Definitions

from The American Heritage® Dictionary of the English Language, 5th Edition.

  • adjective Extremely persistent in adhering to or doing something; stubborn or relentless.
  • adjective Characterized by extreme persistence; relentless or enduring.
  • adjective Holding together firmly; cohesive.
  • adjective Clinging to another object or surface; adhesive.
  • adjective Tending to retain; retentive.

from The Century Dictionary.

  • Holding fast, or inclined to hold fast; inclined to retain what is in possession: with of before the thing held; hence, stubborn; obstinate.
  • Retentive; apt to retain long what is committed to it: said of the memory.
  • Niggardly; close-fisted.
  • Apt to adhere to another substance; adhesive, as ropy, glutinous, or viscous matter; sticky; viscid: as, few substances are so tenacious as tar.
  • Tough; having great cohesive force between its particles, so that they resist any effort to pull or force them asunder: as, steel is the most tenacious of all known substances.

from the GNU version of the Collaborative International Dictionary of English.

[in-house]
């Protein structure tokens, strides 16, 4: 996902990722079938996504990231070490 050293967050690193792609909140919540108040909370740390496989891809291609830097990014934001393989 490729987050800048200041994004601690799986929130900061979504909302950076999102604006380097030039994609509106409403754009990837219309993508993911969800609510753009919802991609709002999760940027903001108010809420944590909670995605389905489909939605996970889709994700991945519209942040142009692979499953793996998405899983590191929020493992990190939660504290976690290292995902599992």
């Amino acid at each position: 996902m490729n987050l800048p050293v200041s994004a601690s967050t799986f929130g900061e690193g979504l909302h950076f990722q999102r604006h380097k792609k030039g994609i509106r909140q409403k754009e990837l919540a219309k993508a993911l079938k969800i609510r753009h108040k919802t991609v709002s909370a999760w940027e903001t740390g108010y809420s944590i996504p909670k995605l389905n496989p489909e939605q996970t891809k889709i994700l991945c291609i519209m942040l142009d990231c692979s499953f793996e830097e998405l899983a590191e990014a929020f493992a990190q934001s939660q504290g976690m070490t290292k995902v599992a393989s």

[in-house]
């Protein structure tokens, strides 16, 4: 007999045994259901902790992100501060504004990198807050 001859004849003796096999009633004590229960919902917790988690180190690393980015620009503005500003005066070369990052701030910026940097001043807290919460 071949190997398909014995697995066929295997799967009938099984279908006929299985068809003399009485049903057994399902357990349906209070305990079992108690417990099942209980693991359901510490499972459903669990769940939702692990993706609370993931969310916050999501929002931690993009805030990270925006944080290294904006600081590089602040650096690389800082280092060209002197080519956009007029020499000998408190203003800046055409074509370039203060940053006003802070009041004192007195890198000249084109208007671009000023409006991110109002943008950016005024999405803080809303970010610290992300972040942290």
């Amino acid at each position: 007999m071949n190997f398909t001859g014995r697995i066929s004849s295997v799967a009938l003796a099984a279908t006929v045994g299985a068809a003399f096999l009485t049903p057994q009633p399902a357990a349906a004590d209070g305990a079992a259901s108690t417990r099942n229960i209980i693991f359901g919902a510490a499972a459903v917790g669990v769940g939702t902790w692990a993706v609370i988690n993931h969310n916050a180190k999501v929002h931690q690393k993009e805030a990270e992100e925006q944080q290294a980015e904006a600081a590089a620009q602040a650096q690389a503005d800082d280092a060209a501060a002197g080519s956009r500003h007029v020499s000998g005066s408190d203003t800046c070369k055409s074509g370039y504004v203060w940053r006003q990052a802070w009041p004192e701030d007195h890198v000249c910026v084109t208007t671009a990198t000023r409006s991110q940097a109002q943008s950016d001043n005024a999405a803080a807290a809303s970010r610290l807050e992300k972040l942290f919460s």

• adjective Holding fast, or inclined to hold fast; inclined to retain what is in possession.
  • adjective Apt to retain; retentive.
  • adjective Having parts apt to adhere to each other; cohesive; tough.
  • adjective Apt to adhere to another substance; glutinous; viscous; sticking; adhesive.
  • adjective Niggardly; closefisted; miserly.
  • adjective Holding stoutly to one's opinion or purpose; obstinate; stubborn.

from Wiktionary, Creative Commons Attribution/Share-Alike License.

  • adjective clinging to an object or surface; adhesive
  • adjective unwilling to yield or give up; dogged
  • adjective holding together; cohesive
  • adjective having a good memory; retentive

from WordNet 3.0 Copyright 2006 by Princeton University. All rights reserved.

  • adjective good at remembering
  • adjective stubbornly unyielding
  • adjective sticking together

Etymologies

from The American Heritage® Dictionary of the English Language, 4th Edition

[From Latin tenāx, tenāc-, holding fast, from tenēre, to hold; see ten- in Indo-European roots.]

from Wiktionary, Creative Commons Attribution/Share-Alike License

From Latin tenāx ("holding fast, clinging"), from tenēre ("to hold") +‎ -ious.

Examples

Comments

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  • Only one thing will conquer our fears: tenacious faith in God’s presence, protection, power, and promises. ODB July 19, 2011. (tenacious = teguh, ulet)

    July 19, 2011

  • محکم

    سر سخت

    چسبنده

    November 28, 2012

  • stubbornly unyielding

    Even the most tenacious advocates for gun ownership must admit some of the dangers that firearms present

    October 19, 2016

  • Even the most tenacious advocates for gun ownership must admit some of the dangers that firearms present

    October 29, 2017